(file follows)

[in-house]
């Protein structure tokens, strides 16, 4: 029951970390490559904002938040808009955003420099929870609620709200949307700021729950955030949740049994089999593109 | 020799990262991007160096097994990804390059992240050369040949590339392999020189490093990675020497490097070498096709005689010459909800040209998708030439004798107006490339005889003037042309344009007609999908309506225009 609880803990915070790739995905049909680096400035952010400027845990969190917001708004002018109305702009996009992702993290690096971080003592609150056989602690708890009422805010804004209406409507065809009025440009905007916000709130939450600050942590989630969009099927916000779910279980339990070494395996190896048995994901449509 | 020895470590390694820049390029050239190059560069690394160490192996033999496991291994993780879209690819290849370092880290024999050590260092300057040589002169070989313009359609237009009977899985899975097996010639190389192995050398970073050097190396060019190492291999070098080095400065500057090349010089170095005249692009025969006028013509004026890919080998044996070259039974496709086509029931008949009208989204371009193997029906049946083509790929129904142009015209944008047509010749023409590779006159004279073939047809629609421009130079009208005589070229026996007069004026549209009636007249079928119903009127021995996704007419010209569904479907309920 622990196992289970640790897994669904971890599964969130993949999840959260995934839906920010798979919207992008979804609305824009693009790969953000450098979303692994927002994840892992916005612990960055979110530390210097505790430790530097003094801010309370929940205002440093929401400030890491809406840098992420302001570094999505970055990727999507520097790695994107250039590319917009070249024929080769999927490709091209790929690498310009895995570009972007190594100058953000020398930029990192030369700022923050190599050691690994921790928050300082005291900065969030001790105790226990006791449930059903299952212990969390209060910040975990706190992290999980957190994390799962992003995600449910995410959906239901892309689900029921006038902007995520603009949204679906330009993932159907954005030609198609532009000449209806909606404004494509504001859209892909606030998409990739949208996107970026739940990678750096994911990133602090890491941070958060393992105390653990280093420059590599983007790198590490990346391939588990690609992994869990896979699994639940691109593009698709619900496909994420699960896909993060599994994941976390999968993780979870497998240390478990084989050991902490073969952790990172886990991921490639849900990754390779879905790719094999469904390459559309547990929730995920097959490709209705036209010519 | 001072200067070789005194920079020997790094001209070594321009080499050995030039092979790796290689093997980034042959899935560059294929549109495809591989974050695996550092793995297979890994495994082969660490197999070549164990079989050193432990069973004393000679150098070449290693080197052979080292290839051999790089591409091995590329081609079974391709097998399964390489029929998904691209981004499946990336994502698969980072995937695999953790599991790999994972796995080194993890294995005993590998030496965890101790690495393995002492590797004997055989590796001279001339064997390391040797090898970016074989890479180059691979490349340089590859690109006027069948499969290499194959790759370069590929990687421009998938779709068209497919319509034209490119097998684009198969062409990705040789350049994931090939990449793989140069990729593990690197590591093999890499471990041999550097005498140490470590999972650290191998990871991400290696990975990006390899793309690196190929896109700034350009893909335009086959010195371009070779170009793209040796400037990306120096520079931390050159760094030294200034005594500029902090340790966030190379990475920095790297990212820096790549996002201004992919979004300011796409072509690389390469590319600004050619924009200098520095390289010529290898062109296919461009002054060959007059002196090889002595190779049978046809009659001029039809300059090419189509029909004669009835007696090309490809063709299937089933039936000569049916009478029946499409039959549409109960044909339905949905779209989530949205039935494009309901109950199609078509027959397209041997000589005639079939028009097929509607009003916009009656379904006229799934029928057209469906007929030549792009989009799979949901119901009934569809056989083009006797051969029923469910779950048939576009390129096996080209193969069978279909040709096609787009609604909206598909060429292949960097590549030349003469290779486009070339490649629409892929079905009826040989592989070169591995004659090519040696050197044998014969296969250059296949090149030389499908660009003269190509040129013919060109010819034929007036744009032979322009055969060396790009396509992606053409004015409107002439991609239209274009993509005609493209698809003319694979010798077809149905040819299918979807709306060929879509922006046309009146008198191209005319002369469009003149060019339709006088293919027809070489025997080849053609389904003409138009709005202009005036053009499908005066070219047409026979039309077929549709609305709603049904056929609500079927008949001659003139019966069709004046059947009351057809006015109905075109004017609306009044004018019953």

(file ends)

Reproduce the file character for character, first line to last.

[in-house]
């Protein structure tokens, strides 16, 4: 029951970390490559904002938040808009955003420099929870609620709200949307700021729950955030949740049994089999593109 | 020799990262991007160096097994990804390059992240050369040949590339392999020189490093990675020497490097070498096709005689010459909800040209998708030439004798107006490339005889003037042309344009007609999908309506225009 609880803990915070790739995905049909680096400035952010400027845990969190917001708004002018109305702009996009992702993290690096971080003592609150056989602690708890009422805010804004209406409507065809009025440009905007916000709130939450600050942590989630969009099927916000779910279980339990070494395996190896048995994901449509 | 020895470590390694820049390029050239190059560069690394160490192996033999496991291994993780879209690819290849370092880290024999050590260092300057040589002169070989313009359609237009009977899985899975097996010639190389192995050398970073050097190396060019190492291999070098080095400065500057090349010089170095005249692009025969006028013509004026890919080998044996070259039974496709086509029931008949009208989204371009193997029906049946083509790929129904142009015209944008047509010749023409590779006159004279073939047809629609421009130079009208005589070229026996007069004026549209009636007249079928119903009127021995996704007419010209569904479907309920 622990196992289970640790897994669904971890599964969130993949999840959260995934839906920010798979919207992008979804609305824009693009790969953000450098979303692994927002994840892992916005612990960055979110530390210097505790430790530097003094801010309370929940205002440093929401400030890491809406840098992420302001570094999505970055990727999507520097790695994107250039590319917009070249024929080769999927490709091209790929690498310009895995570009972007190594100058953000020398930029990192030369700022923050190599050691690994921790928050300082005291900065969030001790105790226990006791449930059903299952212990969390209060910040975990706190992290999980957190994390799962992003995600449910995410959906239901892309689900029921006038902007995520603009949204679906330009993932159907954005030609198609532009000449209806909606404004494509504001859209892909606030998409990739949208996107970026739940990678750096994911990133602090890491941070958060393992105390653990280093420059590599983007790198590490990346391939588990690609992994869990896979699994639940691109593009698709619900496909994420699960896909993060599994994941976390999968993780979870497998240390478990084989050991902490073969952790990172886990991921490639849900990754390779879905790719094999469904390459559309547990929730995920097959490709209705036209010519 | 001072200067070789005194920079020997790094001209070594321009080499050995030039092979790796290689093997980034042959899935560059294929549109495809591989974050695996550092793995297979890994495994082969660490197999070549164990079989050193432990069973004393000679150098070449290693080197052979080292290839051999790089591409091995590329081609079974391709097998399964390489029929998904691209981004499946990336994502698969980072995937695999953790599991790999994972796995080194993890294995005993590998030496965890101790690495393995002492590797004997055989590796001279001339064997390391040797090898970016074989890479180059691979490349340089590859690109006027069948499969290499194959790759370069590929990687421009998938779709068209497919319509034209490119097998684009198969062409990705040789350049994931090939990449793989140069990729593990690197590591093999890499471990041999550097005498140490470590999972650290191998990871991400290696990975990006390899793309690196190929896109700034350009893909335009086959010195371009070779170009793209040796400037990306120096520079931390050159760094030294200034005594500029902090340790966030190379990475920095790297990212820096790549996002201004992919979004300011796409072509690389390469590319600004050619924009200098520095390289010529290898062109296919461009002054060959007059002196090889002595190779049978046809009659001029039809300059090419189509029909004669009835007696090309490809063709299937089933039936000569049916009478029946499409039959549409109960044909339905949905779209989530949205039935494009309901109950199609078509027959397209041997000589005639079939028009097929509607009003916009009656379904006229799934029928057209469906007929030549792009989009799979949901119901009934569809056989083009006797051969029923469910779950048939576009390129096996080209193969069978279909040709096609787009609604909206598909060429292949960097590549030349003469290779486009070339490649629409892929079905009826040989592989070169591995004659090519040696050197044998014969296969250059296949090149030389499908660009003269190509040129013919060109010819034929007036744009032979322009055969060396790009396509992606053409004015409107002439991609239209274009993509005609493209698809003319694979010798077809149905040819299918979807709306060929879509922006046309009146008198191209005319002369469009003149060019339709006088293919027809070489025997080849053609389904003409138009709005202009005036053009499908005066070219047409026979039309077929549709609305709603049904056929609500079927008949001659003139019966069709004046059947009351057809006015109905075109004017609306009044004018019953």